One aspect of DEI that has come to the forefront over the past 24 months is how the pandemic disproportionately affected women with many exiting the workforce altogether during COVID-19. Law firms also felt the impact on women. Many women attorneys felt burnt out prompting some to either leave private practice or the profession. As the pandemic wore on, the hybrid work model emerged as one way for parents and caregivers to meet obligations at home while not removing advancement opportunities in the office. While this has had positive effects for all employees, it has had a significant impact on retaining women attorneys.
The importance of mental health and emotional well-being are also key pillars of the emerging law-firm culture. These aren’t new issues for lawyers, but a focus on self-care is something of a fresh concept for their firms—which are now increasingly incorporating mental and emotional health into their employee wellness programs, benefits and discussions and are taking note of the fact that the practice of law can be stressful, along with the many out-of-office challenges that can take a toll on lawyers’ mental health. Firm leaders are setting a new tone, focusing on removing the stigma so long associated with mental-health struggles.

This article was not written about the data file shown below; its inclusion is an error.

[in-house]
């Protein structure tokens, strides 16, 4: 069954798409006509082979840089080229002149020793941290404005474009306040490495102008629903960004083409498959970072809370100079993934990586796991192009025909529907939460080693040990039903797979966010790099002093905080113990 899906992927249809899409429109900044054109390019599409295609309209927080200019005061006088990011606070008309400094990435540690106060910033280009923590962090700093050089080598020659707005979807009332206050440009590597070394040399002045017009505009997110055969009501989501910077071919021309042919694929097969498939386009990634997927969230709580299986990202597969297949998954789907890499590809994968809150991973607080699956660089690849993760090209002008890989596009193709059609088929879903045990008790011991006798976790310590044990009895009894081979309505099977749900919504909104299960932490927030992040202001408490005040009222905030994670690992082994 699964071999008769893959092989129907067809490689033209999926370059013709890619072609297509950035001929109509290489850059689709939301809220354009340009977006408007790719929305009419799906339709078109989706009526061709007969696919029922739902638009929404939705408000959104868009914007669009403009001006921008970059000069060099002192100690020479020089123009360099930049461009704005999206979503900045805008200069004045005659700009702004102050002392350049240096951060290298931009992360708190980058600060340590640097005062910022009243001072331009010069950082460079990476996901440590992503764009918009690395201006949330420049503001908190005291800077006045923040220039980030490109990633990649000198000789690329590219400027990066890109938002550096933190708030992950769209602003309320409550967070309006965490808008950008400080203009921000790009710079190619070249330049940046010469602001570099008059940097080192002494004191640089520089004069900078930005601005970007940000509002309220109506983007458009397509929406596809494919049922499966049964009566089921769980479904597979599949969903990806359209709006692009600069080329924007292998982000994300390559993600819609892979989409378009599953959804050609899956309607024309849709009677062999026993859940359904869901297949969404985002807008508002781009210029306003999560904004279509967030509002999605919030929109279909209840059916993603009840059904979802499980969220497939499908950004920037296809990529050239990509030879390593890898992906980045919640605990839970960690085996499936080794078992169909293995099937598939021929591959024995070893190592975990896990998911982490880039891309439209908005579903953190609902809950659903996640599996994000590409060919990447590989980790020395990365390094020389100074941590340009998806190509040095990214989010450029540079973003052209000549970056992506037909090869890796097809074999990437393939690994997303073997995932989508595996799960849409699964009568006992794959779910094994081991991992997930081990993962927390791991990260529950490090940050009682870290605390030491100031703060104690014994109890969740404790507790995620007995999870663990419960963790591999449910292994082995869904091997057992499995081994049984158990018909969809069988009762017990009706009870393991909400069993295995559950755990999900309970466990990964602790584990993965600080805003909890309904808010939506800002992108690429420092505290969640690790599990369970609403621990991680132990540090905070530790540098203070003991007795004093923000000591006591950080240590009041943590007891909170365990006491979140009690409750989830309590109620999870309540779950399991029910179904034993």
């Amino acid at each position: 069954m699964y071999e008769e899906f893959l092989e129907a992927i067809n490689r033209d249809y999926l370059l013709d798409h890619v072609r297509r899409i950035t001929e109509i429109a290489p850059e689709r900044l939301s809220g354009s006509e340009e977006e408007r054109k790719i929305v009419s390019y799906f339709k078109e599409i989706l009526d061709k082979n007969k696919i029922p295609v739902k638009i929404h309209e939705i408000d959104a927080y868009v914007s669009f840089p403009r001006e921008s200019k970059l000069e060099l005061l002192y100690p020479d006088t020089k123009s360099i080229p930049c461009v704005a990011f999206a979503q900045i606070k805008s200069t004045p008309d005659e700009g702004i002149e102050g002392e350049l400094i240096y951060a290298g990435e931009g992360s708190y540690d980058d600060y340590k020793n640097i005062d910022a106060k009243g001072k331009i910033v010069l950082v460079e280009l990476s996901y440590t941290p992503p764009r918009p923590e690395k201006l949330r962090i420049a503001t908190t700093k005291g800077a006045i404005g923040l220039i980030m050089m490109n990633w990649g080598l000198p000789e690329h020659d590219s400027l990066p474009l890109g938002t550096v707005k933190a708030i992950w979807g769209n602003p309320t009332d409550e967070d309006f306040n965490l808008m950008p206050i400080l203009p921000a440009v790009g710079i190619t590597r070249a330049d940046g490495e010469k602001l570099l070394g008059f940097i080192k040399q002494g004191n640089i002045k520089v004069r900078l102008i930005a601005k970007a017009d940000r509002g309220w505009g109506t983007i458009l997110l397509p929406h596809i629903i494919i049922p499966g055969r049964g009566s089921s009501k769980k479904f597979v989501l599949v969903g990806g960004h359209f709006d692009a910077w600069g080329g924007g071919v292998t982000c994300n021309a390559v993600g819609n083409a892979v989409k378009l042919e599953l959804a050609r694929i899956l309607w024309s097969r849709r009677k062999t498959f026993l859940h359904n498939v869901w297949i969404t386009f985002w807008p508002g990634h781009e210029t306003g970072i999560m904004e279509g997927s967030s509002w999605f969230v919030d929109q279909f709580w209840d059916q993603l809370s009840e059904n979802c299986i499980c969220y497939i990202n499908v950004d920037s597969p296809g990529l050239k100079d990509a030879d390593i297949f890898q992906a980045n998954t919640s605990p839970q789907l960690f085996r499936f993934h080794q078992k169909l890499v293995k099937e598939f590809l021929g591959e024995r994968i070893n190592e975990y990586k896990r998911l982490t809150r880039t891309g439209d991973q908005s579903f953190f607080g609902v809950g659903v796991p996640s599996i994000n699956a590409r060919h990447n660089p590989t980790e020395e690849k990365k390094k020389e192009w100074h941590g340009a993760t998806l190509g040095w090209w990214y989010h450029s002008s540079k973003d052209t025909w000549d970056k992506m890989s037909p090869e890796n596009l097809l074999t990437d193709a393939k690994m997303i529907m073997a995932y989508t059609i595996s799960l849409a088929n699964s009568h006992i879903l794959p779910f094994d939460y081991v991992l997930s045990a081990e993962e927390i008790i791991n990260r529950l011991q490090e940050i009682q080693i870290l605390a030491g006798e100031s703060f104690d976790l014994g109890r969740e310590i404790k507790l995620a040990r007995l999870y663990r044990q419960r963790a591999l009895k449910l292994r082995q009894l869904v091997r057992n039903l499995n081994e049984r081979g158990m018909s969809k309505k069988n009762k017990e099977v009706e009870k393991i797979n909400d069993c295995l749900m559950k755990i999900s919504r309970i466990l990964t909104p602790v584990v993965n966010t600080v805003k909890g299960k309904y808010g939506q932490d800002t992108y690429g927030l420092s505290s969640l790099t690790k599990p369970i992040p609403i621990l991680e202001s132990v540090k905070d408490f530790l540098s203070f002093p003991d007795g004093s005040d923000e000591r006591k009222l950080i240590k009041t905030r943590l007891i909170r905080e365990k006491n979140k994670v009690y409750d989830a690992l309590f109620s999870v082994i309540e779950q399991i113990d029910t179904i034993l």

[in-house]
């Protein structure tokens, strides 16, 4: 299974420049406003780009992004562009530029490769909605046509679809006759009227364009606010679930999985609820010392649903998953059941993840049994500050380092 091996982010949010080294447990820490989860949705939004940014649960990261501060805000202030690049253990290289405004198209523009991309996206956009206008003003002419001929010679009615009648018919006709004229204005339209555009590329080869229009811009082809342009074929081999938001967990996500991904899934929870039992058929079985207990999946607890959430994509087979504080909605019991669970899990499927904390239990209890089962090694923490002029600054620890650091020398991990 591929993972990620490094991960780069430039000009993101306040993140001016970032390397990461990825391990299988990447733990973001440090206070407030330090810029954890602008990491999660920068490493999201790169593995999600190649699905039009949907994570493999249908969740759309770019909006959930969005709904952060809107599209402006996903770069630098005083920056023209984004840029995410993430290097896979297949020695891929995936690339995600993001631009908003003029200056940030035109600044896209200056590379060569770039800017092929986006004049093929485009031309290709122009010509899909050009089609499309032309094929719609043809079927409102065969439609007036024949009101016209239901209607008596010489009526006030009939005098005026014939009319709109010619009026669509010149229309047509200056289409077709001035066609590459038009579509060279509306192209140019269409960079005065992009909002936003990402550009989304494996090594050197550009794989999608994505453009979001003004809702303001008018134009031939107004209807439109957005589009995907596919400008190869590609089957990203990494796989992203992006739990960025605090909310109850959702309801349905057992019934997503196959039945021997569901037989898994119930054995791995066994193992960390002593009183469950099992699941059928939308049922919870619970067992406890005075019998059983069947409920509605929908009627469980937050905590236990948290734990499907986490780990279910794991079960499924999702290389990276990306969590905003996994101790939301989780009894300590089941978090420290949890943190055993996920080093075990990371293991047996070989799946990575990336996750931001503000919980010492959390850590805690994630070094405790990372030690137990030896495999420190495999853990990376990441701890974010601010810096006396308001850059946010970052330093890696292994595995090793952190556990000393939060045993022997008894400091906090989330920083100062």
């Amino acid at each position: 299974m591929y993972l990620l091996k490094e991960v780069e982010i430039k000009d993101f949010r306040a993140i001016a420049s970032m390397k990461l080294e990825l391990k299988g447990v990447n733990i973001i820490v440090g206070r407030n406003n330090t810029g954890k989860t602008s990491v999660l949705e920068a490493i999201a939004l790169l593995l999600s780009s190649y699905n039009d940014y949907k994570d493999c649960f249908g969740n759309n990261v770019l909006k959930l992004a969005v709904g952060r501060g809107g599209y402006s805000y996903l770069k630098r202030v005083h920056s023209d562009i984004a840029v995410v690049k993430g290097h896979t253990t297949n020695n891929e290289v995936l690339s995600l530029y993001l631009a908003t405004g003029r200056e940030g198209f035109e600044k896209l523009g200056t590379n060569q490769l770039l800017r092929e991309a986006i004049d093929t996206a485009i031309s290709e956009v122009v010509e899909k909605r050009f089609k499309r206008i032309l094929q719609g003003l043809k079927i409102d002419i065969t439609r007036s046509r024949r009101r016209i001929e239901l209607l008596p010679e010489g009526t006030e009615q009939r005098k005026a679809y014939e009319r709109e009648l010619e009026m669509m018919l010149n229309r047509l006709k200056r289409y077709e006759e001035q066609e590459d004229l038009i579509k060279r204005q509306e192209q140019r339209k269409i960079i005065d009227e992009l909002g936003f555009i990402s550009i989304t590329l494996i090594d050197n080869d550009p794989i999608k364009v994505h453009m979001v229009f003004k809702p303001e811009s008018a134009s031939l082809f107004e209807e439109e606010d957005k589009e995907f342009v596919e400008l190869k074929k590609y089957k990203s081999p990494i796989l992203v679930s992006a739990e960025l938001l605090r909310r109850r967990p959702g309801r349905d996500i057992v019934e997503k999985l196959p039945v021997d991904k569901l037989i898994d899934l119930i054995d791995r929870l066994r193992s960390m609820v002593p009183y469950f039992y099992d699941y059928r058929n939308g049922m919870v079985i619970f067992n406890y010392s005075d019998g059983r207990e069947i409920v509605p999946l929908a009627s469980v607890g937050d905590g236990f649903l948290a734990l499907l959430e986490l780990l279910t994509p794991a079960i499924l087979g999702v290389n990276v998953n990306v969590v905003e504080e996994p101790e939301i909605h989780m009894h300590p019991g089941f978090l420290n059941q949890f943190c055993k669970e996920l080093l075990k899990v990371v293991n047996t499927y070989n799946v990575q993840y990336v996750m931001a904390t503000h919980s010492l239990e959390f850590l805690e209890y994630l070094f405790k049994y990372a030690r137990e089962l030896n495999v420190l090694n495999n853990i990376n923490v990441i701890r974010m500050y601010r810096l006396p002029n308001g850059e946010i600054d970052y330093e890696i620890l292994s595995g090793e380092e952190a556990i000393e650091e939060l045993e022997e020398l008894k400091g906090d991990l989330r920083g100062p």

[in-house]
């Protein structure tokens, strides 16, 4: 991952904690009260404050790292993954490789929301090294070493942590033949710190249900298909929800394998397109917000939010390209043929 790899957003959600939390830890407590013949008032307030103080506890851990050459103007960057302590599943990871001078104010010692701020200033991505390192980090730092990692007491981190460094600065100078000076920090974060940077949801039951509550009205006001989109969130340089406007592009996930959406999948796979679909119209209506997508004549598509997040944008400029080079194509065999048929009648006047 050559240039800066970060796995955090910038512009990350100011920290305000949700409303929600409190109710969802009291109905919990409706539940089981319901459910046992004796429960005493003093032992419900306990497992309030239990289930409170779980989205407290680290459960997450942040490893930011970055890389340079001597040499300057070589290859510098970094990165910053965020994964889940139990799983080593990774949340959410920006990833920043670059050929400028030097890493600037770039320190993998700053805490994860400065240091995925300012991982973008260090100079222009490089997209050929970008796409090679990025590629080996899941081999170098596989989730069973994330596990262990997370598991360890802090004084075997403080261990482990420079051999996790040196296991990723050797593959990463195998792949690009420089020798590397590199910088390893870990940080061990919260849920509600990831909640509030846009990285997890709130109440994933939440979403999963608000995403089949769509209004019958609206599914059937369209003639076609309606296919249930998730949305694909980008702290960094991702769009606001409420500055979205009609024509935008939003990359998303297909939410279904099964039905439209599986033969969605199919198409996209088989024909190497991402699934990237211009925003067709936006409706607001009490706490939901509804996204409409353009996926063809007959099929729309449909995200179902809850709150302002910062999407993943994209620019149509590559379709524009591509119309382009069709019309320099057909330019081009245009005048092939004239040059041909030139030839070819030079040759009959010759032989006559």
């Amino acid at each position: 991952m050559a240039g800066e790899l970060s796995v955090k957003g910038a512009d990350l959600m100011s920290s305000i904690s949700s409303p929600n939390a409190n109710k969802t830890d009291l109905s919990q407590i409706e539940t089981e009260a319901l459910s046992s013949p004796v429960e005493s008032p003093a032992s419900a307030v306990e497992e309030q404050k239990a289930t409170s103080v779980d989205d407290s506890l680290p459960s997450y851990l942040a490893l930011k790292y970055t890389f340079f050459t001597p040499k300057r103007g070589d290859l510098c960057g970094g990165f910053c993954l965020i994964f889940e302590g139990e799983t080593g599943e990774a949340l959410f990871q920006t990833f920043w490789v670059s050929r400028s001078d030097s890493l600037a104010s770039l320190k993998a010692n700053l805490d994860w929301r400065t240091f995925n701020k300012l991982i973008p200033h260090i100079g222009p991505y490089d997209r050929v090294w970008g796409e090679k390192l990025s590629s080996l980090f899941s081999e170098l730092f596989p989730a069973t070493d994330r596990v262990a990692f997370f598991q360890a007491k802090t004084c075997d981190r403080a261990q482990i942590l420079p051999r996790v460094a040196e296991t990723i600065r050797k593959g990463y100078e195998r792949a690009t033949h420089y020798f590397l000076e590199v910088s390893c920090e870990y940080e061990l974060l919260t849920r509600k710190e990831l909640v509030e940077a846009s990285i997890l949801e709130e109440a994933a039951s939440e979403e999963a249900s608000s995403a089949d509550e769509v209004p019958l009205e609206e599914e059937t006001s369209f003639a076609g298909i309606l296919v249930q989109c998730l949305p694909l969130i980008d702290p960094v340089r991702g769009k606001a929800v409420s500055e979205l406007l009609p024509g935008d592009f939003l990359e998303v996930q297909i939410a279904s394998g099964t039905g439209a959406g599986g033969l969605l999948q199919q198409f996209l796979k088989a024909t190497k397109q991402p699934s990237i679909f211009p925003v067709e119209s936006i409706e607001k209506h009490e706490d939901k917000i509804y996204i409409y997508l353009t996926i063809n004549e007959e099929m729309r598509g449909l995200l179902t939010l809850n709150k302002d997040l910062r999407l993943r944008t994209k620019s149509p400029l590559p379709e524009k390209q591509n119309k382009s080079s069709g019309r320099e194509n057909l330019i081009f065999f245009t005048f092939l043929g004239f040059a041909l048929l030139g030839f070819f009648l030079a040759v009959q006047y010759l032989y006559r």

Without a doubt, the pandemic caused shifts in law-firm cultures, policies and plans. Continuing to challenge the norms of pre-pandemic office culture with a focus on balance will be essential in 2022 as firms find their footing on what we hope is at last the other side of the pandemic.
Jody E. Briandi is President/Managing Partner of Hurwitz & Fine, P.C., a Western New York midsize law firm with offices across New York State. She oversees all Firm operations, as well as leads the Firm’s Board of Directors who engages in strategic planning and setting the vision for the Firm. A 25-year + trial attorney, Jody also leads several of the Firm’s general liability defense practice groups.